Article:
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Spring Cleaning – Blanket Edition

After a long, mild, and rather muddy winter in Ontario, I have slowly been bringing home Phee’s blankets from the barn, and getting them ready to wash. Below are my suggestions on how to get those blankets clean after a long winter!

Step 1: Remove Dried Mud

DSC_0346

A dirty blanket after a long winter!

 

We all know that horses enjoy mimicking hippopotamuses by wallowing in muddy areas of their paddock, so turnouts are generally pretty dirty by the end of the season! I hang the blanket over a fence and then always use a stiff plastic brush to remove as much of the mud as possible. This usually gets most of the mud off her heavy weight, however sometimes the medium weight and rainsheet need a wipe down with some damp cloths

Step 2: Decide Where to Wash the Blankets

If your family and roommates are anything like mine, they will never ever EVER want you to want to wash your horse blankets in the same washer their clothes go in. I have managed to sneak in saddle pads before, but the coolers and blankets have always been noticed before washing.

Last year I decided I would wash all my blankets myself to try to save some money. To find a laundromat in your area that accepts horse blankets, ask around your barn and at local tack shops. The other option always is to sneak in and sneak out of a local laundromat and say what you’re washing is “sleeping bags” and expect to never be asked back!

In previous years and when I was preparing to sell blankets, I always have used a professional blanket cleaning service, Sho-Clean. Some services even offer pick-up, delivery, storage and repair of your blankets! It is definitely a great option for a busy equestrian, or when blankets need to be repaired or re-waterproofed.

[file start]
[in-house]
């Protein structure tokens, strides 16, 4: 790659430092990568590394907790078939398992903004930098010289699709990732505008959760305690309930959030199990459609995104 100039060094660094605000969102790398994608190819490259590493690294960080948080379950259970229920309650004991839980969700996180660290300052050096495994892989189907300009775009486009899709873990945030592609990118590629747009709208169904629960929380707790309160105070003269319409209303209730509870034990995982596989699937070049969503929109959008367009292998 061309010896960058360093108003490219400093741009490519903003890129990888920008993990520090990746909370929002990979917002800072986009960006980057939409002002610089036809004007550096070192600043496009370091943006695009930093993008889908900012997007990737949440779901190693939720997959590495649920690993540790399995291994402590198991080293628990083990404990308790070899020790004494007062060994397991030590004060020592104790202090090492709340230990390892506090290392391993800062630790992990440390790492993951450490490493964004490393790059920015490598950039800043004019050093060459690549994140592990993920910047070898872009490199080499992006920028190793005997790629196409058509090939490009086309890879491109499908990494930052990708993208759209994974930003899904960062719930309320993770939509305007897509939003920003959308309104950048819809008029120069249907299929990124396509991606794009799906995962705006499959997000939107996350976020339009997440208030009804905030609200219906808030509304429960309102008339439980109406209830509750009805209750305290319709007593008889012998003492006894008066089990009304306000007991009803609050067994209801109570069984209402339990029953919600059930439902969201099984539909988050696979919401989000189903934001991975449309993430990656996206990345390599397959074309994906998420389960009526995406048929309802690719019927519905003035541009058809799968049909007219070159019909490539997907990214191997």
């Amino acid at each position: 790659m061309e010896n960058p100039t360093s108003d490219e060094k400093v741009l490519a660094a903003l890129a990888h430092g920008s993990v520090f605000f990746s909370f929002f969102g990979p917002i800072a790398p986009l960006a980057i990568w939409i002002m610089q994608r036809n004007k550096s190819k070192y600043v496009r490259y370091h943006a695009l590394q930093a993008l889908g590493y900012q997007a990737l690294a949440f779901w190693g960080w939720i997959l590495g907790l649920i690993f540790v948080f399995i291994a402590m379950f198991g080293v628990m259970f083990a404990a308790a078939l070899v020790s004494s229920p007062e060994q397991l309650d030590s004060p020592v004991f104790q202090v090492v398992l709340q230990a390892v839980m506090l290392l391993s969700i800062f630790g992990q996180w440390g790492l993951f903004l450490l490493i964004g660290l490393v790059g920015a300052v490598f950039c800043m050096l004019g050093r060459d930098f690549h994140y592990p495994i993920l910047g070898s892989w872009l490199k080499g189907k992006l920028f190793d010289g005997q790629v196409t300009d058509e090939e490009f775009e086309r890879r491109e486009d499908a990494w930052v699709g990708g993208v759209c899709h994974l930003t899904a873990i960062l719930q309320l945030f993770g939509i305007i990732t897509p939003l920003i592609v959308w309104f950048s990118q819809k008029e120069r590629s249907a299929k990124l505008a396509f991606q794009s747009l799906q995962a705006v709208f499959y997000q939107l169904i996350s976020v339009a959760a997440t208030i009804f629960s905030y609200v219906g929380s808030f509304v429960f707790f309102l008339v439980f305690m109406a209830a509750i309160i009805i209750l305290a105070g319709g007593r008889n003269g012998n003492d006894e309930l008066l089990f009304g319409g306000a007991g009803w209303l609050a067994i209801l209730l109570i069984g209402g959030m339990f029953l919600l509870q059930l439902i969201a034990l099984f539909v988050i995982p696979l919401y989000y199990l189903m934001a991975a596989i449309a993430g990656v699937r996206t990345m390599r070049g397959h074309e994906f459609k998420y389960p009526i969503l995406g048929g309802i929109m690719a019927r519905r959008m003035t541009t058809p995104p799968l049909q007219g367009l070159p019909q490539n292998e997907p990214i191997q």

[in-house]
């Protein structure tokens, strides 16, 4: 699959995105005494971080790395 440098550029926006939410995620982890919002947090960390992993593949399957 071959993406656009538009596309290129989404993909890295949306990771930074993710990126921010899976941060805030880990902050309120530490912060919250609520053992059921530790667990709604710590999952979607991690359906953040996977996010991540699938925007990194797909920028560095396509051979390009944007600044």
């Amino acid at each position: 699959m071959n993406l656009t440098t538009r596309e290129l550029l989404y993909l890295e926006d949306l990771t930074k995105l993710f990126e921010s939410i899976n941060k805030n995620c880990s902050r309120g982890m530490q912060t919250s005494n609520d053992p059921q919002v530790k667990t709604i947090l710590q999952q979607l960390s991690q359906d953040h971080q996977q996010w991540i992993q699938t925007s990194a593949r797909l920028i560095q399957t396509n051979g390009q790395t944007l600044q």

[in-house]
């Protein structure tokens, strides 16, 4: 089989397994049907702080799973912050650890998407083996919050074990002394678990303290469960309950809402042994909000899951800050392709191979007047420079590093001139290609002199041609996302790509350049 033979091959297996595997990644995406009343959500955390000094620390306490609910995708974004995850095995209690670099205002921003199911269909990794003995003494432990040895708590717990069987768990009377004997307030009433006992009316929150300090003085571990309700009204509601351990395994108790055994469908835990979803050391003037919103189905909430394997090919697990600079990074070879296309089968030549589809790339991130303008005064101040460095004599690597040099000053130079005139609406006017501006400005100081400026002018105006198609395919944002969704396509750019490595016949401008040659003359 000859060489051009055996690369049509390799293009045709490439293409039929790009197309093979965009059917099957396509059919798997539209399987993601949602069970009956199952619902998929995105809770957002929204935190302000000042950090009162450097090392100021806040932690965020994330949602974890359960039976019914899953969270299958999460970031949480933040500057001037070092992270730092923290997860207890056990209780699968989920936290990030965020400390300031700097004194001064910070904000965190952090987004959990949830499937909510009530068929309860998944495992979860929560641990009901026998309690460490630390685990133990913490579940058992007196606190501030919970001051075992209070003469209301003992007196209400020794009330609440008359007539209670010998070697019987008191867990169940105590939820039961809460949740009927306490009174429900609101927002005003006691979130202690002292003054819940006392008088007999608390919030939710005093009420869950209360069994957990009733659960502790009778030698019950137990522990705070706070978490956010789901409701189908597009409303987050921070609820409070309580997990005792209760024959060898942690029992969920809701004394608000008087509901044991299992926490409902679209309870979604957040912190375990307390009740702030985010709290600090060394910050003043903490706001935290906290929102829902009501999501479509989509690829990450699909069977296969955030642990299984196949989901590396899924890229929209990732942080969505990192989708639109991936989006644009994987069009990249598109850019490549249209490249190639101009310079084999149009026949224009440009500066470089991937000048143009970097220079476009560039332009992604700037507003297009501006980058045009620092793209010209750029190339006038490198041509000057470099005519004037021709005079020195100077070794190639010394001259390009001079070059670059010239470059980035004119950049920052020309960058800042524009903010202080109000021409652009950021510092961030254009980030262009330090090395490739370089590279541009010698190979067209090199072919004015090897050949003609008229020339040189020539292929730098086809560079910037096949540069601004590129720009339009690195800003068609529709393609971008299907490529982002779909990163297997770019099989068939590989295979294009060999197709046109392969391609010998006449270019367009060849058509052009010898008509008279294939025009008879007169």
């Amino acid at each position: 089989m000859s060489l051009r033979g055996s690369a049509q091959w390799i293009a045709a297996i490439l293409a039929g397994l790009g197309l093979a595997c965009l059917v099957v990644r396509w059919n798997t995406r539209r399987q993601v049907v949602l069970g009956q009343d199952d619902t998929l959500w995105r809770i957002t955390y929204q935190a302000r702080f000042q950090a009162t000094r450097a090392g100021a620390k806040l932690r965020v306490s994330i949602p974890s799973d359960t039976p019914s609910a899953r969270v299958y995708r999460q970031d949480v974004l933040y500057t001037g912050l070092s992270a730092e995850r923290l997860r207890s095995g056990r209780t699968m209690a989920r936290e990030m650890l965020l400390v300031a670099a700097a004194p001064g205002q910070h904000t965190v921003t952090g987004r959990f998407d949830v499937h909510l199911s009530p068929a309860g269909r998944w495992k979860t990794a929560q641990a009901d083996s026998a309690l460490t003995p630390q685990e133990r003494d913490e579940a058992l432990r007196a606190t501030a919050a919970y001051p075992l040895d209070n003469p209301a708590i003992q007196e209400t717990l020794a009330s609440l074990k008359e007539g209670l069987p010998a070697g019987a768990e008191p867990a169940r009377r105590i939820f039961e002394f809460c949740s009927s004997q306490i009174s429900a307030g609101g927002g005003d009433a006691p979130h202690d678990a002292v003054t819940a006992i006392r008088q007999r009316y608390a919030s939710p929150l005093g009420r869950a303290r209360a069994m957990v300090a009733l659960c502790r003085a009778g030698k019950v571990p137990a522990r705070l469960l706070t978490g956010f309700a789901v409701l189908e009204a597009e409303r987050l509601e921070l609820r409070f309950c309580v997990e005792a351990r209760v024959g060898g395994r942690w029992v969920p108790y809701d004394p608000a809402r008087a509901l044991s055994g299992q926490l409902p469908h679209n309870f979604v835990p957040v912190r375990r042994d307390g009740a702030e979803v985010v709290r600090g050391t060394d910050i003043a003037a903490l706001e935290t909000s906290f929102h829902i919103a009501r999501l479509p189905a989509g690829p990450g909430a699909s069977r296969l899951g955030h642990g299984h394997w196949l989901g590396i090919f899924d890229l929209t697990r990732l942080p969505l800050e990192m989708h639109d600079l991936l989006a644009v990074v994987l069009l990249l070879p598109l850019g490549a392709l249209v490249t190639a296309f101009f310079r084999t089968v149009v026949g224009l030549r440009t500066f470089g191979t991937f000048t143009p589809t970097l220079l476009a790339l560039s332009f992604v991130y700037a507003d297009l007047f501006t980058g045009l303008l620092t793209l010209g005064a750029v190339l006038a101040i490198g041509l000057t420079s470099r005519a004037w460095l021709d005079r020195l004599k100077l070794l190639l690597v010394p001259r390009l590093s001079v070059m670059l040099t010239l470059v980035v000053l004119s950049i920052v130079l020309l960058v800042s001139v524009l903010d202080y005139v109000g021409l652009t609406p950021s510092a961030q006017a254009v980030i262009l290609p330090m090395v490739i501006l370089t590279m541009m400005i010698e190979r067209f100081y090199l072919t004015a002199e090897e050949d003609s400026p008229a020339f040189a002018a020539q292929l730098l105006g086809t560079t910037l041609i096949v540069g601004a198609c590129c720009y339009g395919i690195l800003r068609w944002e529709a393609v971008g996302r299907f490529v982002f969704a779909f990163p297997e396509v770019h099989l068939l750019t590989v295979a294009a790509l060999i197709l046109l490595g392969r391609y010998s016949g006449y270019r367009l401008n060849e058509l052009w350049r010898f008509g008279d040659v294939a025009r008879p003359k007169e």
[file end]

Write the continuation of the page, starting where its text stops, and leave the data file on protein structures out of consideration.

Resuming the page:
I have also had friends take their blankets to DIY car wash locations, however I have never done this. Let me know if you’ve done this before – I’d love to learn more!

Step 3: How to DIY Wash

My favourite blanket wash

My favourite blanket wash

The most important part of DIY washing is to ensure you do not ruin the waterproofing of any turnouts. I have always used Rambo Blanket Wash on my blankets, and I have always been pleased how they come out at the end of the cycle and how they perform after washing. It leaves blankets smelling clean and has not irritated my horses coat before! I always wash on cool cycle with an extra rinse and spin. Most laundromats have commercial or extra-large washers, and these are great for turnouts with any fill in them. I always do one blanket per machine to ensure optimal cleaning.

Before washing I always remove tail straps, my favourites are the Rambo straps that are plastic coated. For fabric straps, I soak them in hot water and soap to lift out any gunk, and then leave to air dry. For straps attached to the blanket, I have either put baby socks over the ends of the metal buckles and secured with an elastic, or wrapped in vet wrap. Makes blankets less noticeable at the laundromat when they’re not clanking around!

For fleece coolers and stable sheets, I am very spoiled now as their washing is included in board at the farm I am at now. However, before, I would take them to the laundromat and wash them in the Rambo Blanket Wash, or a hypoallergenic, non-scented detergent. Never use too much soap – it’s always easier to do a second wash!

Step 4: Drying

Anything waterproofed should never go in the dryer, and I try not to put any stable sheets in either, just in case of shrinkage. In previous years I have hung blankets out over fences on sunny days, or hung blankets to dry in the garage. If you want your roommates and family to still like you, don’t dry horse blankets in the house – not everyone appreciates the smell of wet horse!


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